Mulk Raj Anand in Bloomsbury

Mulk Raj Anand, as  a young man.

Mulk Raj Anand, author of the epic novel about sepoys on the Salient,  Across the Black Waters, was not only an interesting man, but surprisingly well-connected.
He was born in 1905 in Peshawar, the son of Lal Chand,  coppersmith and soldier, and early in his life became a rebel. In 1919 he was at school in Amritsar, at the time of the uprising. I’m not sure of the extent of his involvement in the riots, but he was sentenced to seven strokes of the cane, a punishment whose indignity rankled with him for long afterwards.
Some time after taking his degree at the University of Punjab in 1924, he came to England, and continued to study philosophy at Cambridge and London. By this time, he was determined to become a writer, and made contacts in the literary world, beginning with E.M. Forster, but later meeting most of the literary elite of the late 1920s.
Some of these are described in a most engaging book, first published in 1981, Conversations in Bloomsbury. Each of its twenty chapters describes an encounter between Mulk and one or more of the people he met in London. Most of these are writers or artists, though one of the pleasantest chapters recounts his conversation with an ex-Tommy bus driver and his friend, a well-read bus-driver.
It’s a great bit of social and literary history, whose scope is indicated by the second chapter, in which a friend takes Anand to a sherry party at Harold Munro’s poetry bookshop. T. S. Eliot is there, ‘ a handsome figure, with a pale cast of thought on his face, relieved by a demure smile,’ (but he turns out to have a limp handshake). Aldous Huxley and D. H. Lawrence are there (and Edith Sitwell’s sincere warmth breaks down Lawrence’s defensiveness.) Laurence Binyon hardly speaks to anyone at the party, but looks intently at the books.  Bonamy Dobrée introduces Anand to Eliot, who immediately begins enthusing about Kipling, to the young nationalist’s discomfort.
All the conversations are represented in direct speech, so that one wonders slightly about their reliability, since they were published fifty years after the event. Still, Anand kept a diary at the time, and these sketches are probably worked up from diary entries; but as his friend Alastair Niven wrote in an obituary: ‘the distance of years between the conversation recalled and the commitment of it to paper is sometimes so long that one suspects it should be read as an annexe to his prolific short stories.’ The ‘I’ of these sketches does seem to win rather a lot of the arguments.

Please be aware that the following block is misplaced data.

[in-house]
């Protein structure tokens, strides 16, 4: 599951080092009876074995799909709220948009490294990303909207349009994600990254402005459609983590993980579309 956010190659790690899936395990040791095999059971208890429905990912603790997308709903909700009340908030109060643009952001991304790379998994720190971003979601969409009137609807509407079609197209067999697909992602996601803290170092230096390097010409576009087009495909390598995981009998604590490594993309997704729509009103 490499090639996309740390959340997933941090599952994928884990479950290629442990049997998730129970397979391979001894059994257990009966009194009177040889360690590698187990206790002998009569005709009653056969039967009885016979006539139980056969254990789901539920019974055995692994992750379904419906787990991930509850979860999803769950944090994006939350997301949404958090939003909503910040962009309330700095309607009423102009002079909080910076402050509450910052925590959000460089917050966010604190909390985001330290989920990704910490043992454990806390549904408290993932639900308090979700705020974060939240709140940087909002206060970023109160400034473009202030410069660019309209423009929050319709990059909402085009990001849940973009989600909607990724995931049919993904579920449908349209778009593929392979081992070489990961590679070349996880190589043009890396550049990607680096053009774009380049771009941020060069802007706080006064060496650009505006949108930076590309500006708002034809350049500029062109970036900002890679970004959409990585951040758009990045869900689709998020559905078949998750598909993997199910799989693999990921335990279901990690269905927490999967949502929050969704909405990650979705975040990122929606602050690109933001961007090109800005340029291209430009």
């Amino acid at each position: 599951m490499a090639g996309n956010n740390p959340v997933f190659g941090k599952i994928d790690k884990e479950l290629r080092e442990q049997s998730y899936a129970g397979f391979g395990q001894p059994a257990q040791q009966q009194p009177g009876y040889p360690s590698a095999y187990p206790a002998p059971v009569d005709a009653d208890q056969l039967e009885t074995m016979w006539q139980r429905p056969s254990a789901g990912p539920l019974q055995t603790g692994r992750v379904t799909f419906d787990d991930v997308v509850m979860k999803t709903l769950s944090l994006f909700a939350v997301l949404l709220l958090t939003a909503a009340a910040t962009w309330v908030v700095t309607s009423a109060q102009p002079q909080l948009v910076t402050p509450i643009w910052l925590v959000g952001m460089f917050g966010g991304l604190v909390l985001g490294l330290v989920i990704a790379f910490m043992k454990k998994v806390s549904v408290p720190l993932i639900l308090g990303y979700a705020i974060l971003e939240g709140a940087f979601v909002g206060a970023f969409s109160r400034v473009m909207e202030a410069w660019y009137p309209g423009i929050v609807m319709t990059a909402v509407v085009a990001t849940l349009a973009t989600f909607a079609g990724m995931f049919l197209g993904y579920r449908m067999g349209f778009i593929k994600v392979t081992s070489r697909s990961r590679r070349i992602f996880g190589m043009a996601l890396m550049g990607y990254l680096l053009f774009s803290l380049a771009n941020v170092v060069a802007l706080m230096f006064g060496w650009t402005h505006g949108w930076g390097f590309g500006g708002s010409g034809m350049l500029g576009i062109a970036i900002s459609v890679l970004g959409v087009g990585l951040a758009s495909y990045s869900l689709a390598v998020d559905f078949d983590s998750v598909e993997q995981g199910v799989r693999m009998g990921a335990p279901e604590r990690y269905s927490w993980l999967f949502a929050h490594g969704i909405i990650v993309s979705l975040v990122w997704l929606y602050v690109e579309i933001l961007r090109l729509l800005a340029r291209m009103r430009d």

Eliot gave him work at The Criterion, writing short notices of books, but he was far less relaxed in Eliot’s presence than he was with most of the other figures he chats with. Perhaps part of the trouble was that he always wanted to leap into talk about deep philosophical issues, while Eliot kept his defences up. (By the way, if this book is reliable, gossip that Eliot was ‘driving his wife nuts’ was commonplace in Bohemian circles at the time.)
Several of those he meets belong to what we now think of as the Bloomsbury set. Clive Bell is rude, and doesn’t want to talk to the young Indian. When Lytton Strachey takes the young man’s hand, ‘He pressed it warmly, too warmly, I felt.’
Anand likes Leonard Woolf, whose experience in Ceylon gives them a sense of common ground, and he worked occasionally correcting proofs at the Hogarth Press. When he meets Virginia Woolf (who exudes ‘the fragrance of grace’) she has been reading a draft of Anand’s novel, and is charming about it. He apologises for the style, claiming that he was too influenced when young by the long sentences of G. M. W.Reynolds.  Woolf has never heard of Reynolds, and Leonard has to explain about his sensational pop serials. She asks:

Why have I never heard about  The Mysteries of London and  The Mysteries of the Courts of London? I thought the only popular writers were Bennett, Galsworthy and Wells, with their old wives’ tales, about tables and chairs and haberdashery stores.’

There is a great thesis to be written about the connection between modernism and snobbery.
Anyone who wants an outsider’s view of the insiders of the literary scene in the twenties should take a look at this book. It’s fun.

3 Comments

  1. Posted March 1, 2010 at 12:51 pm | Permalink

    There is a great thesis to be written about the connection between modernism and snobbery.

    Isn’t much of that ground covered by John Carey’s The Intellectuals and the Masses?

  2. Posted March 1, 2010 at 6:27 pm | Permalink

    That’s true – an excellent book. But there’s room for another.

  3. Posted April 9, 2011 at 5:52 pm | Permalink

    This post made me think of a couple of Bloomsbury-snobbery mentions.

    Judith Mackrell, in her biography of the Ballet Russe dancer Lydia Lopokova, describes in lengthy, very sad detail how unkind Vanessa and Virgina were to Lopokova when Maynard Keynes tried to bring her into the Bloomsbury circle. They also felt Maynard was beneath them —

    And in her memoir, Gwen Raverat mentions how her father was put next to Virginia at a dinner party and was put off by what he considered her (gratuitously) insulting remarks about people.


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